Every country has its own activists, some more than others, and Ngos should sponsor them to work on their territory, in their community. On the other hand, as much as I'm promoting confrontation and dialogue as essential tools to progress and make changes in this case, when the life of girls is at high risk, we should switch to other ways of connecting so that all that money spent in  hotels, flights, restaurants will go to empower girls and boys, elders, communities.  Live exchanges programs should be planned carefully and well targeted.  Also some activists in FGM practicing countries will be able to dedicate full time to this cause if they can have a wage to rely on. Not all are in the position to volounteer and important issues like FGM , needs people who can devote full time to the cause.
As someone said in yesterday's chat, change starts from the ground and I would add from inside.
We should encourage the raise of sustainable grassroot's organizations and possibly with local money. If local sponsors could invest in local activists/programs that would make what I call an organic changing strategy. Which should be more effective.

Many activists in FGM countries lament that they don't have enough  funds and the only ones they can get is from international NGOs. But according to a logic of sustainability we have to keep in mind that international Ngos often belongs to lobbies and have deals with governements in developing countries. No one can run away from statistics, with all the billions of euros, pounds, dollars donated in charity, for example in Africa, to eradicate poverty, lack of water, famine, desease, the whole African continent would have been healed. But things show a different picture.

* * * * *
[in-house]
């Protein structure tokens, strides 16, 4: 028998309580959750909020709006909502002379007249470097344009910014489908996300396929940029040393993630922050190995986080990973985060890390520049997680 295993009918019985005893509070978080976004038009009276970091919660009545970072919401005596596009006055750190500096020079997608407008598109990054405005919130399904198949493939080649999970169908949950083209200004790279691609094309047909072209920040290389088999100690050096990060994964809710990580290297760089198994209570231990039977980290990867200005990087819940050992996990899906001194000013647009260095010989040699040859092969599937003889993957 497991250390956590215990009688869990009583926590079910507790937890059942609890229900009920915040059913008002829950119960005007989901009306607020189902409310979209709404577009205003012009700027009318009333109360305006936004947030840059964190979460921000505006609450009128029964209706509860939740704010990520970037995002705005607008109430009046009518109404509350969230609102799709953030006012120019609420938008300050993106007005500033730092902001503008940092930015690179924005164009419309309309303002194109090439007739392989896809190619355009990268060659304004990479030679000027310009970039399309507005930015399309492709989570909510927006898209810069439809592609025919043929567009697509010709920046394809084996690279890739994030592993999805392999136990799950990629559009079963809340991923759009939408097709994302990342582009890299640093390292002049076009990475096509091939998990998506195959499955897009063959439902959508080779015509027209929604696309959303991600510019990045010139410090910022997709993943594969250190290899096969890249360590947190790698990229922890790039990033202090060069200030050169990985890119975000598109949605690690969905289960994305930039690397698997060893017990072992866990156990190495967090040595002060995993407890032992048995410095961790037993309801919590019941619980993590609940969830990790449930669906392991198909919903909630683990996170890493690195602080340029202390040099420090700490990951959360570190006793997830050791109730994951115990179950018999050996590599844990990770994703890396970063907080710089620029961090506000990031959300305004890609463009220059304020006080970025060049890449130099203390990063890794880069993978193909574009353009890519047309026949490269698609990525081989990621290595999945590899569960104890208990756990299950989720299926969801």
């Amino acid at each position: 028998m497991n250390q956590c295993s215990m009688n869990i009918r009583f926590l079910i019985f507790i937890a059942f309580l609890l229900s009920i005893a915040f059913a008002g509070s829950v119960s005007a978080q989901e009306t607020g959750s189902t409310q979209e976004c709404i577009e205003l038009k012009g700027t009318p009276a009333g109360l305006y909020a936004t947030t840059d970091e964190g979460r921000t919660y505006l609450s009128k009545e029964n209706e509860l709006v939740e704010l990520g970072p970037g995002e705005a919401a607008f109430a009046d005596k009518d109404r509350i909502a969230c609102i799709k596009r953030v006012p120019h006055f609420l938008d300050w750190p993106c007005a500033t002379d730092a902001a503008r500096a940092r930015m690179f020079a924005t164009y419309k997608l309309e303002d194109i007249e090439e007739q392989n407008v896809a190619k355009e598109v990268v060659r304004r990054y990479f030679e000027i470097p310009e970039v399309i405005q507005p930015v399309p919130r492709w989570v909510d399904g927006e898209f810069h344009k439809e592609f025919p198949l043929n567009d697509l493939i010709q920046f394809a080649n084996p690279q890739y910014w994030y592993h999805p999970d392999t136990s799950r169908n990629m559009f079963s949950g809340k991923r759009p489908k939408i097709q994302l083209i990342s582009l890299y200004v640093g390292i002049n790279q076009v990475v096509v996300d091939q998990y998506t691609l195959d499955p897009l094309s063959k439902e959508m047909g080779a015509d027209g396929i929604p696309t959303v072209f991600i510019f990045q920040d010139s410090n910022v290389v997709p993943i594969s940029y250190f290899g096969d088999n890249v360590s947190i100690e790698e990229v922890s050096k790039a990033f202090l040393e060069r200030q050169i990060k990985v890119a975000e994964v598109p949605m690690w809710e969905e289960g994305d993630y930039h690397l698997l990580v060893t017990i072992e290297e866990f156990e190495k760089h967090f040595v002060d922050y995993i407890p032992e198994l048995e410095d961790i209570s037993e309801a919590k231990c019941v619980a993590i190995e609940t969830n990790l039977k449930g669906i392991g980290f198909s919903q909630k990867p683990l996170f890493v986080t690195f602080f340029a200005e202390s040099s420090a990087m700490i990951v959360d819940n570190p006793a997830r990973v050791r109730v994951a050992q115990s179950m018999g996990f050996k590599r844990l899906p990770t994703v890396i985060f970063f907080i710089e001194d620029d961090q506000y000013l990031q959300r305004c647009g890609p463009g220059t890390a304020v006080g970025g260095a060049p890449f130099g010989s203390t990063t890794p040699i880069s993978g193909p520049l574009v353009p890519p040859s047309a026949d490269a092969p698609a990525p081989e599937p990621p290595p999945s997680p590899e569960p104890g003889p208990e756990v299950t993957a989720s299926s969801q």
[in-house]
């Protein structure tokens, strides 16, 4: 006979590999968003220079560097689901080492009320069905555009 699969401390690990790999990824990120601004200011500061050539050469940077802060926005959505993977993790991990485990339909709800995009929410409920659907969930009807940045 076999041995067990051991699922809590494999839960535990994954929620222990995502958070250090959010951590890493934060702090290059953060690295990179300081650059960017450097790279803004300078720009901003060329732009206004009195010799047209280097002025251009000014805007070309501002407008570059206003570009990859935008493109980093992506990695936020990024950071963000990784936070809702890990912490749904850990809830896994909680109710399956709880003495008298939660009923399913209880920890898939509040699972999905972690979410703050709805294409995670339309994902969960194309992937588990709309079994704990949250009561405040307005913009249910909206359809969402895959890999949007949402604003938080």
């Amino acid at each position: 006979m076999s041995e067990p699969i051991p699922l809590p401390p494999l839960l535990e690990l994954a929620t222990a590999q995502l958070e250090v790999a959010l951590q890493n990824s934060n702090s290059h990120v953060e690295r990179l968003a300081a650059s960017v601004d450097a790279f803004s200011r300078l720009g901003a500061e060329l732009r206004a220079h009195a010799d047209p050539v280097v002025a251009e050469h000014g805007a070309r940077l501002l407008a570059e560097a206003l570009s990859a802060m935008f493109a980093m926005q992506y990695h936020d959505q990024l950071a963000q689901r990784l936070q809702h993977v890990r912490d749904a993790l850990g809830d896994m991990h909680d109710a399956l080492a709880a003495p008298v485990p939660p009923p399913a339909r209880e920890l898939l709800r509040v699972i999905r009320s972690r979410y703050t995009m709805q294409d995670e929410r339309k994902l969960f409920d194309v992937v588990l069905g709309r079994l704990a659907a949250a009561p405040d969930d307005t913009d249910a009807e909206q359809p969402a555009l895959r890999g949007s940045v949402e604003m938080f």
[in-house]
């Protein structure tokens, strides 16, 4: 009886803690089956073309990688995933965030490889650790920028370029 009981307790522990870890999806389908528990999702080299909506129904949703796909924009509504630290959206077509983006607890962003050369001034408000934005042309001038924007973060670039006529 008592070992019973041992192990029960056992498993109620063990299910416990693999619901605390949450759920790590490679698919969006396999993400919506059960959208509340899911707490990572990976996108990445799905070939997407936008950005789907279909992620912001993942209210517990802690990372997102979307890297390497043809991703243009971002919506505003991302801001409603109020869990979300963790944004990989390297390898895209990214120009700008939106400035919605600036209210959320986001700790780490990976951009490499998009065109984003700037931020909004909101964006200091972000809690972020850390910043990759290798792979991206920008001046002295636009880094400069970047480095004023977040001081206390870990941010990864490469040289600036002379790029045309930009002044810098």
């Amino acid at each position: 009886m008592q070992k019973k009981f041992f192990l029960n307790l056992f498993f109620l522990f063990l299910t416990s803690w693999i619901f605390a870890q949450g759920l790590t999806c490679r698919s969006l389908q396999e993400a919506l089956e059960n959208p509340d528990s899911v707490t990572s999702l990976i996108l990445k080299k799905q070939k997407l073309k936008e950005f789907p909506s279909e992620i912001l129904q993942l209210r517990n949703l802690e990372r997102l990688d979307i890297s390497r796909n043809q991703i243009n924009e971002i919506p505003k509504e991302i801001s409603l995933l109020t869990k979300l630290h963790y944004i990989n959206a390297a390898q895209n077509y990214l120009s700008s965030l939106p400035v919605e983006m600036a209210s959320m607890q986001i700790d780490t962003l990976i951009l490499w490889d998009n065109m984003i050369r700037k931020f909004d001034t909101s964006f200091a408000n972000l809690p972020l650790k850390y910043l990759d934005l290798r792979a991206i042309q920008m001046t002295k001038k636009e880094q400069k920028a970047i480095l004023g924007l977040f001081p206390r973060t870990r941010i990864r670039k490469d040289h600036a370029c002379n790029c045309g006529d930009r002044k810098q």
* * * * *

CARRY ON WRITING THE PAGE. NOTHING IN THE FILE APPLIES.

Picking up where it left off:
So if honest local investors start to invest in their human resources (in this case activists) things might change from the ground. 
I know this won't make me much popular, but is what I think. 

Social Media
Along with other activists I wrote a letter addressed to the media, asking to be more inclusive when it comes to FGM, we need to raise a public dialogue, we need to inform before criminalizing. We need to connect countries, communities, people, experiences.

Positive Narrative/Storytelling
I uphold this. That's also how social media can play a role, creating spaces for new narratives and also positive narratives that can empower people to take a stand and start questioning what is wrong with FGM, where dialogue becomes the center of the changing process. 
About the power of storytelling and more specifically how Art can serve as a tool towards healing to overcome the trauma but also as a tool of empowerement through which strenghten self esteem and identity, I wrote a book:  THE CUT THE POWER OF ART AS RESISTANCE TO BREAK THE SILENCE ON FEMALE GENITAL MUTILATION which pretty much offers a different perspective on how to use Art to address issues like FGM. 

Last but not least, I would love to say a word to all those who work within the frame of this cause, that we should all work jointly together. I know some activists around the world,  in strong patriarchal societies, who work to end FGM often face sexism, rivalry and lack of attention on their work and this simply shouldn't happen.